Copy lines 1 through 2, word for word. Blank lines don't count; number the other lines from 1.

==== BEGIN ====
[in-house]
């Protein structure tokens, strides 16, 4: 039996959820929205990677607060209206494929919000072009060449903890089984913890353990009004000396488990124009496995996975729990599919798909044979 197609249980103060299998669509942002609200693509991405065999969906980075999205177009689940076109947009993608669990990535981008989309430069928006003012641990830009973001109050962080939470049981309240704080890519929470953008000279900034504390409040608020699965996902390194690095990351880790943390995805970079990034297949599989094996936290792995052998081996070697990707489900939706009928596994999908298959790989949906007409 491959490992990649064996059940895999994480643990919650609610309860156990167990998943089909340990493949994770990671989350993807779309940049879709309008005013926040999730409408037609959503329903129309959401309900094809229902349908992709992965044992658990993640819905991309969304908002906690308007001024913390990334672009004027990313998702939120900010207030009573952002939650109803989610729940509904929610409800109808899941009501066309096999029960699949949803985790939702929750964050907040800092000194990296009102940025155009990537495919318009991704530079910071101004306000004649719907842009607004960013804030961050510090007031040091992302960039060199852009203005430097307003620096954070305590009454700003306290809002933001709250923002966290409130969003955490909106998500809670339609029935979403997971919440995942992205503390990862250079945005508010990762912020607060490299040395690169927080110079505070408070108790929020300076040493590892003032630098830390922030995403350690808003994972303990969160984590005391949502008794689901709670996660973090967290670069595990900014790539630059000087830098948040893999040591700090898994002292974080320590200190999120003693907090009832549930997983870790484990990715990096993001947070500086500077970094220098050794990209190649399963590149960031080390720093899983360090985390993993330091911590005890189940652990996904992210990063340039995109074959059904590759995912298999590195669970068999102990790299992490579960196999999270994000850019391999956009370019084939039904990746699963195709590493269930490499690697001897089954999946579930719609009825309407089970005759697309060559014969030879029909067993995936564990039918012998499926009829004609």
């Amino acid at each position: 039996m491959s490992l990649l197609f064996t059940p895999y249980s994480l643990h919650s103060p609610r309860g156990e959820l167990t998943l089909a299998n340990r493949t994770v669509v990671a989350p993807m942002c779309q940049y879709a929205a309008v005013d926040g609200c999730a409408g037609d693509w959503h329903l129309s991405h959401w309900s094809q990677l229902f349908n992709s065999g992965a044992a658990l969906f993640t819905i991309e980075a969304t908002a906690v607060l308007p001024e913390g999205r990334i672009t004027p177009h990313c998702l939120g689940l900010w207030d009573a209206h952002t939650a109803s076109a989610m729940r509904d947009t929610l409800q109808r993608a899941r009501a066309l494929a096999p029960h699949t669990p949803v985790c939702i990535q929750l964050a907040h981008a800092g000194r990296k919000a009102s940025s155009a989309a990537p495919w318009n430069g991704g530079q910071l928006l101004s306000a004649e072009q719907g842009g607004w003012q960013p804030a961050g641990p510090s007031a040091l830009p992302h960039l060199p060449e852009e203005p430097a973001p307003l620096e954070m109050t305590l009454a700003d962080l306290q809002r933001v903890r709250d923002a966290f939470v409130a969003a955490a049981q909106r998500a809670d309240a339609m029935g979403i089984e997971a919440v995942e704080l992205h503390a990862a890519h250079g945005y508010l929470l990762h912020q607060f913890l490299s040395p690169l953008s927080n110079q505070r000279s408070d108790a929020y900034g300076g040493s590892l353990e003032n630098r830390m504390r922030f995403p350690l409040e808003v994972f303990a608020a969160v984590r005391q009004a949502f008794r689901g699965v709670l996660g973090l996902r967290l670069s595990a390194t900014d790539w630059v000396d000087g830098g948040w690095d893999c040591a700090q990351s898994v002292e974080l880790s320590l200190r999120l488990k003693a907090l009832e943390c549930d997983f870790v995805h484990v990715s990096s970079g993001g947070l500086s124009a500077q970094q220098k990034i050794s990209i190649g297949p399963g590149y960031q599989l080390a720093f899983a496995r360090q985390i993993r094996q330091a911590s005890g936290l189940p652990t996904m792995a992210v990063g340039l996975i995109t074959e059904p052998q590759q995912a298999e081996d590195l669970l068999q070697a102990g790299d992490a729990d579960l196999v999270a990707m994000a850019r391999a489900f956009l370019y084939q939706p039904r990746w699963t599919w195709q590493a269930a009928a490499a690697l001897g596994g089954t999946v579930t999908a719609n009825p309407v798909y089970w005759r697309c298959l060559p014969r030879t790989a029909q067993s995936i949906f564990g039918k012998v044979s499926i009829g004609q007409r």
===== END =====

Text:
[in-house]
């Protein structure tokens, strides 16, 4: 039996959820929205990677607060209206494929919000072009060449903890089984913890353990009004000396488990124009496995996975729990599919798909044979 197609249980103060299998669509942002609200693509991405065999969906980075999205177009689940076109947009993608669990990535981008989309430069928006003012641990830009973001109050962080939470049981309240704080890519929470953008000279900034504390409040608020699965996902390194690095990351880790943390995805970079990034297949599989094996936290792995052998081996070697990707489900939706009928596994999908298959790989949906007409 491959490992990649064996059940895999994480643990919650609610309860156990167990998943089909340990493949994770990671989350993807779309940049879709309008005013926040999730409408037609959503329903129309959401309900094809229902349908992709992965044992658990993640819905991309969304908002906690308007001024913390990334672009004027990313998702939120900010207030009573952002939650109803989610729940509904929610409800109808899941009501066309096999029960699949949803985790939702929750964050907040800092000194990296009102940025155009990537495919318009991704530079910071101004306000004649719907842009607004960013804030961050510090007031040091992302960039060199852009203005430097307003620096954070305590009454700003306290809002933001709250923002966290409130969003955490909106998500809670339609029935979403997971919440995942992205503390990862250079945005508010990762912020607060490299040395690169927080110079505070408070108790929020300076040493590892003032630098830390922030995403350690808003994972303990969160984590005391949502008794689901709670996660973090967290670069595990900014790539630059000087830098948040893999040591700090898994002292974080320590200190999120003693907090009832549930997983870790484990990715990096993001947070500086500077970094220098050794990209190649399963590149960031080390720093899983360090985390993993330091911590005890189940652990996904992210990063340039995109074959059904590759995912298999590195669970068999102990790299992490579960196999999270994000850019391999956009370019084939039904990746699963195709590493269930490499690697001897089954999946579930719609009825309407089970005759697309060559014969030879029909067993995936564990039918012998499926009829004609």